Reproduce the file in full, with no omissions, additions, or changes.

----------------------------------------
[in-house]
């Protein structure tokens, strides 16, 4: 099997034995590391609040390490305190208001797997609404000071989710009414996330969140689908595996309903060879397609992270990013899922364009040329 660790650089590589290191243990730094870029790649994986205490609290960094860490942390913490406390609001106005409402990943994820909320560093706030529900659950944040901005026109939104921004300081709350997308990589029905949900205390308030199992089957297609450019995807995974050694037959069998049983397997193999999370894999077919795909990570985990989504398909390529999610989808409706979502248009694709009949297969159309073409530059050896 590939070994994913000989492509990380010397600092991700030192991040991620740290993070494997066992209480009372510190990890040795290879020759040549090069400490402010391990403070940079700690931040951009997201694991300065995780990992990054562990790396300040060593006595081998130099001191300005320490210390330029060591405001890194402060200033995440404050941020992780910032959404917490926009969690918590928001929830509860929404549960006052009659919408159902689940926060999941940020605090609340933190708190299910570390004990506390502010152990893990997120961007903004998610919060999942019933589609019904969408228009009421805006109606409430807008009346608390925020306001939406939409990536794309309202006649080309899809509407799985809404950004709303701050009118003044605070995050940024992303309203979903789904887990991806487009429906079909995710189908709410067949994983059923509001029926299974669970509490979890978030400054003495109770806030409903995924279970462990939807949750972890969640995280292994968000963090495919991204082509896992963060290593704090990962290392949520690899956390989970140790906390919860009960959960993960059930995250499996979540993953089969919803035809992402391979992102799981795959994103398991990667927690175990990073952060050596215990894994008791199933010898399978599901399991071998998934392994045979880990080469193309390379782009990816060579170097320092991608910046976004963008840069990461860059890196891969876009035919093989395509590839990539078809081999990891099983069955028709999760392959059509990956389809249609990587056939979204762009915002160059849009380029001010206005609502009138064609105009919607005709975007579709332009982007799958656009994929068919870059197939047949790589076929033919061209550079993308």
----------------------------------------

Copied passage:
[in-house]
């Protein structure tokens, strides 16, 4: 099997034995590391609040390490305190208001797997609404000071989710009414996330969140689908595996309903060879397609992270990013899922364009040329 660790650089590589290191243990730094870029790649994986205490609290960094860490942390913490406390609001106005409402990943994820909320560093706030529900659950944040901005026109939104921004300081709350997308990589029905949900205390308030199992089957297609450019995807995974050694037959069998049983397997193999999370894999077919795909990570985990989504398909390529999610989808409706979502248009694709009949297969159309073409530059050896 590939070994994913000989492509990380010397600092991700030192991040991620740290993070494997066992209480009372510190990890040795290879020759040549090069400490402010391990403070940079700690931040951009997201694991300065995780990992990054562990790396300040060593006595081998130099001191300005320490210390330029060591405001890194402060200033995440404050941020992780910032959404917490926009969690918590928001929830509860929404549960006052009659919408159902689940926060999941940020605090609340933190708190299910570390004990506390502010152990893990997120961007903004998610919060999942019933589609019904969408228009009421805006109606409430807008009346608390925020306001939406939409990536794309309202006649080309899809509407799985809404950004709303701050009118003044605070995050940024992303309203979903789904887990991806487009429906079909995710189908709410067949994983059923509001029926299974669970509490979890978030400054003495109770806030409903995924279970462990939807949750972890969640995280292994968000963090495919991204082509896992963060290593704090990962290392949520690899956390989970140790906390919860009960959960993960059930995250499996979540993953089969919803035809992402391979992102799981795959994103398991990667927690175990990073952060050596215990894994008791199933010898399978599901399991071998998934392994045979880990080469193309390379782009990816060579170097320092991608910046976004963008840069990461860059890196891969876009035919093989395509590839990539078809081999990891099983069955028709999760392959059509990956389809249609990587056939979204762009915002160059849009380029001010206005609502009138064609105009919607005709975007579709332009982007799958656009994929068919870059197939047949790589076929033919061209550079993308």